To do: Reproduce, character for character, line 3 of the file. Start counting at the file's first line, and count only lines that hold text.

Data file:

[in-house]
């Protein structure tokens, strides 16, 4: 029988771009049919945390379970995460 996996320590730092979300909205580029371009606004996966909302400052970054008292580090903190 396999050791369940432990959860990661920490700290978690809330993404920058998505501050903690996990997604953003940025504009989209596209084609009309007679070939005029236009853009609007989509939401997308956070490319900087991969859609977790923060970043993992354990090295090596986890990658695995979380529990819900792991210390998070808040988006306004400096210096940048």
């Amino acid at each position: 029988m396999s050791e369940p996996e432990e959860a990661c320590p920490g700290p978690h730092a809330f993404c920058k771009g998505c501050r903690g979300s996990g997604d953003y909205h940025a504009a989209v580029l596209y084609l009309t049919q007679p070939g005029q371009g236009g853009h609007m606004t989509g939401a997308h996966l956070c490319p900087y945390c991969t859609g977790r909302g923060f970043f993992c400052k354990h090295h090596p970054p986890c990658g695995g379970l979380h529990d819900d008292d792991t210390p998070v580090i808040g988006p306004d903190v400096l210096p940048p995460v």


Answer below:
């Amino acid at each position: 029988m396999s050791e369940p996996e432990e959860a990661c320590p920490g700290p978690h730092a809330f993404c920058k771009g998505c501050r903690g979300s996990g997604d953003y909205h940025a504009a989209v580029l596209y084609l009309t049919q007679p070939g005029q371009g236009g853009h609007m606004t989509g939401a997308h996966l956070c490319p900087y945390c991969t859609g977790r909302g923060f970043f993992c400052k354990h090295h090596p970054p986890c990658g695995g379970l979380h529990d819900d008292d792991t210390p998070v580090i808040g988006p306004d903190v400096l210096p940048p995460v």